Shutting Down Bio Filter For Winter?


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I was thinking of shutting down the bio filter for Winter this year. I have had my pond for a long time and always left the bio running all Winter. I was going to just leave the bog running this Winter.
Any thoughts? The pond is 1800 gal. The bog and bio are on opposite ends.
 
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Your bog may freeze up ,but not sure and know bio's at a certain temp do not work .Addy has a bog and she should know ,
 

fishin4cars

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For water clarity the bog would be the better of the two to leave up and running. I leave all running unless there is for sure going to be a hard freeze, but I'm far further south. If you do decide to shut down the Bio clean the bio material as good as possible with clean water. Store dry where it can not come in contact with chemicals and won't allow for mold or mildew. Rinse again in the spring before putting back in use. Be surprised how easy some types can collect dust, chemical residue, and mildew through a winter.
 
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Temp range for ammonia converting bacteria. Not much use running a bio filter that depends on these animals at low temps. However if your bio filter is something like a Bakki Shower then ammonia removal by outgassing is significant. In freezing climates shower filters are often kept inside a heated building to stop the filters from super cooling the water.

So it depends on the type of bio filter you have, fish load, etc. The regular factors.
 
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I just kept both filters running to keep a hole open in the ice. Since my check valve don't work on the bog, I was going to keep that one running. I was just wondering if water freezing solid on the one side where the bio filter is, if that would affect any gas build up. The bio filter is just a normal vortex filter with a waterfall weir. It has bio balls and matala mats in it.
 
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addy1

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I turn mine off, with the surface area it cools the water way down, also if the waterfall starts to freeze and we are not home it will empty the pond quickly.

I had it off for about 3.5 months or so last winter, via my views with the camera the water was real clear. The water just started to become milky looking about a week before I flipped it back on. Within a day the pond water was crystal clear all milky look was gone. We had a very warm february and march,.
 

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However if your bio filter is something like a Bakki Shower then ammonia removal by outgassing is significant.
I've read that this is a myth and there is no outgassing. What references do you have?
But thanks for that article, nice to know about the bacteria temperatures, and by the way, that article seems very old.
 
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With the smaller ponds we have and the deeper one planned for next year; we shut everything down. The ponds would certainly start to freeze over pretty good by Christmas and beyond that equipment would freeze & break. For our relatively small ponds and the few fish we have, I see no sense in trying to heat lines or keep the water open, when we will have several feet of ice by mid winter.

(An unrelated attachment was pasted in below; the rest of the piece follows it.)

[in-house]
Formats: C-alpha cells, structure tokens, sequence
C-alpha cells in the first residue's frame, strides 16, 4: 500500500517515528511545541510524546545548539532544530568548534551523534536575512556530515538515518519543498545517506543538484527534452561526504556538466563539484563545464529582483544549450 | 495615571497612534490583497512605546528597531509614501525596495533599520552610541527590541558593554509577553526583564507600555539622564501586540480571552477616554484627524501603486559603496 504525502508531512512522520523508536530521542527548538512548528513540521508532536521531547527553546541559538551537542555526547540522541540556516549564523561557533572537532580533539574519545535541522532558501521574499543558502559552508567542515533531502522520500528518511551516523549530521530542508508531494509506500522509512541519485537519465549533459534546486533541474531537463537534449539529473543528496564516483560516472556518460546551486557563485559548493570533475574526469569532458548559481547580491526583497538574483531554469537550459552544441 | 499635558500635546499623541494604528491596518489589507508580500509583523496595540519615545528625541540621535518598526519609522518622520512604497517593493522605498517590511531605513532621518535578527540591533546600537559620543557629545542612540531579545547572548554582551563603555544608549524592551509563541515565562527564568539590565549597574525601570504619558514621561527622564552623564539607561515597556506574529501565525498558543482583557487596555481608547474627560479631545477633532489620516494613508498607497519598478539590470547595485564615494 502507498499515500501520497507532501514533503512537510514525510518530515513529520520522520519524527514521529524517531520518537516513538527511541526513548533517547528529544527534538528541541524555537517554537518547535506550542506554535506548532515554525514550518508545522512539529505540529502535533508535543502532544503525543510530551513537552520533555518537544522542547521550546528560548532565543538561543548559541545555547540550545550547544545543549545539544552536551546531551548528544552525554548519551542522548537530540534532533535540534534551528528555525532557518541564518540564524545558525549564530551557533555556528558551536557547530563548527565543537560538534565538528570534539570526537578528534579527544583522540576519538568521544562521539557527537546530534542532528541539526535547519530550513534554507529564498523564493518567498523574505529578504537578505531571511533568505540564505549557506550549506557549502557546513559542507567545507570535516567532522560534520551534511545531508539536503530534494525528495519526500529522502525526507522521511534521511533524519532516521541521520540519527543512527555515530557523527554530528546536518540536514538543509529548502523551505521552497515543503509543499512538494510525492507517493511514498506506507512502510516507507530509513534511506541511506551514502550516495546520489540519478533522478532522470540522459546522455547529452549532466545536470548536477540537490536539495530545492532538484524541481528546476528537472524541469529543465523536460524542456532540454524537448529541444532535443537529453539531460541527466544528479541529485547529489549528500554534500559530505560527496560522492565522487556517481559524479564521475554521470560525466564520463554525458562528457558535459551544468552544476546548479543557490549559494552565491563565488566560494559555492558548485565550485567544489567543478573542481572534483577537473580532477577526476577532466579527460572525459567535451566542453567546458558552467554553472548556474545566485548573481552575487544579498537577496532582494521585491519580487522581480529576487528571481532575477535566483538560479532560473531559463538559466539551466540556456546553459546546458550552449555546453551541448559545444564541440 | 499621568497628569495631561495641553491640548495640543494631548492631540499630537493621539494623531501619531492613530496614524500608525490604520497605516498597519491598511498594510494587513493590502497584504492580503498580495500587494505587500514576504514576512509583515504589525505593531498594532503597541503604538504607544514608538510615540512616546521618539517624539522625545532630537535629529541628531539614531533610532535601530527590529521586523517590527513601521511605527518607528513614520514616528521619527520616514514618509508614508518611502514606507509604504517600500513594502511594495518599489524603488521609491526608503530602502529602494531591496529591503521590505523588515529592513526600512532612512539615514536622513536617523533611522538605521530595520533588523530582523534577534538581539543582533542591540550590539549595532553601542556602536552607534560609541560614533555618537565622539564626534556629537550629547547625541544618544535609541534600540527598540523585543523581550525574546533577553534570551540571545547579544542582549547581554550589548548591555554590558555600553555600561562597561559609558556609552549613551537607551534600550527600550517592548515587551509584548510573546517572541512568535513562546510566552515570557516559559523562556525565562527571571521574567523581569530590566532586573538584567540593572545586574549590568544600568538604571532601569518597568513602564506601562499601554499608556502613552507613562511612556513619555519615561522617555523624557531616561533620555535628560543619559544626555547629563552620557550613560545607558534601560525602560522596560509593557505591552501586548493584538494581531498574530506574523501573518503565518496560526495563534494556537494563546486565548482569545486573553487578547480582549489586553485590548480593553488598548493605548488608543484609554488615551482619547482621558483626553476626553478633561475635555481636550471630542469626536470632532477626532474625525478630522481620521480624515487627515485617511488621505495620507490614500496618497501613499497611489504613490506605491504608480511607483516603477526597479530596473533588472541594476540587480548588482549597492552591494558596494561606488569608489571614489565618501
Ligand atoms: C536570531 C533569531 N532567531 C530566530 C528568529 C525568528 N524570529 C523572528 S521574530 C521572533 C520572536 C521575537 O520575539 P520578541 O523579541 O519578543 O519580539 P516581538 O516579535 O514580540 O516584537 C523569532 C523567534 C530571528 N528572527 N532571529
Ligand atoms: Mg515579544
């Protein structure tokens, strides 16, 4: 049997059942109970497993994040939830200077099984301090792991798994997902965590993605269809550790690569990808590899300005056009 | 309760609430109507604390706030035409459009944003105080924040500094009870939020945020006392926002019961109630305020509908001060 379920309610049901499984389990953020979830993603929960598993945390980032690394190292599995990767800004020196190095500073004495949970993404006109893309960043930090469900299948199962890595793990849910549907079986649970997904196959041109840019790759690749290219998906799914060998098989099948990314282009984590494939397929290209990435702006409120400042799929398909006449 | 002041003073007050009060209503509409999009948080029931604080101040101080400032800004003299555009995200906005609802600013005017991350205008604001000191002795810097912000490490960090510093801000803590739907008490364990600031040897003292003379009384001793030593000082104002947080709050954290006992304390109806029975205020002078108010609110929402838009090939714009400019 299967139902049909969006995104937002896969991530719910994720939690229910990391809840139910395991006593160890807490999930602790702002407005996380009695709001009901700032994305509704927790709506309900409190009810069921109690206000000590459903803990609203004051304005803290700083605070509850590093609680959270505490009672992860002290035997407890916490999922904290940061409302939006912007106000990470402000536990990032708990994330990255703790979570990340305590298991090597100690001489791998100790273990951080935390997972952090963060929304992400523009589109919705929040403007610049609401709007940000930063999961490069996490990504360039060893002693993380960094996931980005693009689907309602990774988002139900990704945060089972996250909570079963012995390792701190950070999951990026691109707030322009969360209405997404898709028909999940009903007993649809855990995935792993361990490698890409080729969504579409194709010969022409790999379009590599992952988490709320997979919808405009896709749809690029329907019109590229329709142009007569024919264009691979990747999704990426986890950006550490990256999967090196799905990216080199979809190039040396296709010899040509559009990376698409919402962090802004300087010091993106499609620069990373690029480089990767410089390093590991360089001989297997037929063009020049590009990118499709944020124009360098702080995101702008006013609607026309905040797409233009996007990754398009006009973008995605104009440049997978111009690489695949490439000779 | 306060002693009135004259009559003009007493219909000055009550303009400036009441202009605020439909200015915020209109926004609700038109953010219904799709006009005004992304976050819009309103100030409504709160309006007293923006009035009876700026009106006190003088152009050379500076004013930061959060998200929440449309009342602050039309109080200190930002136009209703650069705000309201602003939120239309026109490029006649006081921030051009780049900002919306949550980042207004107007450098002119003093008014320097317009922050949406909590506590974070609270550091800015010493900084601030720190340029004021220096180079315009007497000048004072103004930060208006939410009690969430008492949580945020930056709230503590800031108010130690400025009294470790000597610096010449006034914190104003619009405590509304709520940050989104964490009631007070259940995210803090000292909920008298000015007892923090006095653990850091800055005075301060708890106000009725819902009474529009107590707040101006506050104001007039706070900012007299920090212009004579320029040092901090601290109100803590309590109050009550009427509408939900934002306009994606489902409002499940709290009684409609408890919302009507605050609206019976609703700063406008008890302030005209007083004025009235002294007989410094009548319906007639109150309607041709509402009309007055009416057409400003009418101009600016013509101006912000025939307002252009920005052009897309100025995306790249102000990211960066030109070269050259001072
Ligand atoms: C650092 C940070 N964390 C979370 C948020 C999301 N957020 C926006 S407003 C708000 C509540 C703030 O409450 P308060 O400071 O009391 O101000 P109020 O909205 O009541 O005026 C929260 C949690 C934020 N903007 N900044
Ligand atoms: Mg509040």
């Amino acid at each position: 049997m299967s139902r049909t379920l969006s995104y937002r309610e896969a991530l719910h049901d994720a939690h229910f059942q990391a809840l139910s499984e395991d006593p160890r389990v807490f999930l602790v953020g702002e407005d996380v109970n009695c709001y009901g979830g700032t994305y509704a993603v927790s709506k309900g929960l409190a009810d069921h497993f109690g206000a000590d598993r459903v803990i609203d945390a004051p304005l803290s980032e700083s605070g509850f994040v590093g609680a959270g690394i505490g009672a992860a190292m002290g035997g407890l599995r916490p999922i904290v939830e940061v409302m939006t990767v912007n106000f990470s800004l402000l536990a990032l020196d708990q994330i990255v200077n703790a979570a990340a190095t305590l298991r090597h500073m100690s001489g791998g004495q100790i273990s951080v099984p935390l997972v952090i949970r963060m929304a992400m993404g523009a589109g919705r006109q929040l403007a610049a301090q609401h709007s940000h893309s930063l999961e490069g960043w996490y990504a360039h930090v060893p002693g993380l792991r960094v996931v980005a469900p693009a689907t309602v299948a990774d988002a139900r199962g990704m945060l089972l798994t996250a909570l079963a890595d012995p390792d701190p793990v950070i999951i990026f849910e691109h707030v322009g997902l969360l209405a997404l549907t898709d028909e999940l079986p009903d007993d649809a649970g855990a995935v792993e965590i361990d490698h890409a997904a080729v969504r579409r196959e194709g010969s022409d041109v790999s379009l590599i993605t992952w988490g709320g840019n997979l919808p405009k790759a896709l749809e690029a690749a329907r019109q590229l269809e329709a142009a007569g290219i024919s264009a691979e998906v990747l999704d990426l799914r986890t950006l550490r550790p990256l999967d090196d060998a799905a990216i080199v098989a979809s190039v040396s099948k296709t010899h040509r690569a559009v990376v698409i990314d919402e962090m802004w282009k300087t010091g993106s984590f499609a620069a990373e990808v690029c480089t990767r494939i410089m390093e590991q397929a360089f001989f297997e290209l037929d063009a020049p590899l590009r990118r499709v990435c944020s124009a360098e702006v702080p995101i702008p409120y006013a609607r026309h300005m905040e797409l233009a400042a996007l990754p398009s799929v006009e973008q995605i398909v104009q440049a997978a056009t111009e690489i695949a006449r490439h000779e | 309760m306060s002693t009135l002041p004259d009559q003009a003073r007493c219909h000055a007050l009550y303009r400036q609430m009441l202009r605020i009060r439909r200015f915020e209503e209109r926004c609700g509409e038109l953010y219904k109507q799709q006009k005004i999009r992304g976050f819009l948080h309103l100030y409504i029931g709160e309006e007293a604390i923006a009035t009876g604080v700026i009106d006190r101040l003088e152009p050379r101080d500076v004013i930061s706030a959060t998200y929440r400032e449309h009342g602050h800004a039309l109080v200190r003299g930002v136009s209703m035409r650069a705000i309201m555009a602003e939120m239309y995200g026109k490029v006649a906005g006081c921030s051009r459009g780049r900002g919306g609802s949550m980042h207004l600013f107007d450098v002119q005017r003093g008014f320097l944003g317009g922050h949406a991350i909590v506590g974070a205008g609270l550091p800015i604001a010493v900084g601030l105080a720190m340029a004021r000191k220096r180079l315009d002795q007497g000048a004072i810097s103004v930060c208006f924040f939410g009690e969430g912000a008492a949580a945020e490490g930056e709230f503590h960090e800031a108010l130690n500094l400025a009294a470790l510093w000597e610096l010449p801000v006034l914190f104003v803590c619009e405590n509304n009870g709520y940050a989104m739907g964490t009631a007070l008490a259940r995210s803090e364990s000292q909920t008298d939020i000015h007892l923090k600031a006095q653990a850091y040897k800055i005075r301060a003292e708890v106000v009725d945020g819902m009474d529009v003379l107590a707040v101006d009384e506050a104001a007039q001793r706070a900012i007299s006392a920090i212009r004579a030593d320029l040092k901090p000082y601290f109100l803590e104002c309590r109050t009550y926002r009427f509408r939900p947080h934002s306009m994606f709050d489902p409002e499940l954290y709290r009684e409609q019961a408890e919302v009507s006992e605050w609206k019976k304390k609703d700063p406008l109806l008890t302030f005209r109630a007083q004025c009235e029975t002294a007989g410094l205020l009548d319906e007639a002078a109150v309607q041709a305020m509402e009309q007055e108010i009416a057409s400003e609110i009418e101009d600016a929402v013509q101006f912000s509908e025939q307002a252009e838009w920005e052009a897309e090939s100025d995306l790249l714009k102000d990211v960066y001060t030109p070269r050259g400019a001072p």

So, in the fall, the fish come out, everything winterized, filter comes out, cleaned and stored inside till spring.

If we had a milder climate, larger ponds and more than 3-4 feet of water, I'd go year round without a doubt, with the benefit of a bigger water mass that takes longer to cool and some additional heating.
 
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I've read that this is a myth and there is no outgassing. What references do you have?
Google "ammonia outgassing" will provide lots of info on how and when ammonia will outgas. For specific tests on Bakki I think Birdman's "New Test Tank" thread is pretty good. But since you consider this a myth I'm sure you'll also be able to find enough info there to support that view too.

Do you have any references supporting outgassing ammonia in a Bakki Shower is a myth?

But thanks for that article, nice to know about the bacteria temperatures, and by the way, that article seems very old.
These species of bacteria are pretty old too. Don't think they've evolved that much in the past few years.
 

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WB, these are posts that I want to kick you in the butt instead of high 5'ing you.
1) No, I don't "consider" this a myth. I merely observe and base my conclusions on what I read or find. Should I find newer or better evidence I reserve the right to change my views. So no, I don't have any "references" off hand. It's been a while since I read up on that subject. But what I had read indicated that outgassing is not significant. I will read your link and see what it says.
2) The bacteria may be old, but views change. At one time, people thought the Sun revolved around the Earth too. Just because bacteria has been around for millennias doesn't mean an article written 10 years ago is up to date.

Your posts work much better without sarcasm.
 
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I didn't consider anything in my post to be sarcasm. How you take them is your choice.

The ability of a Bakki to outgas ammonia is dependent on each filter since each is a custom deal. I've seen more than a few that were called Bakki but were more of a Trickle Tower than a Bakki. If someone was to focus on these filters and consider them to be Bakki I can understand why people would think ammonia outgassing would be a myth. Like I said, plenty of info to support that view. Not really sure if that's the part you thought was sarcastic, to me it's just an observation from reading lots of posts.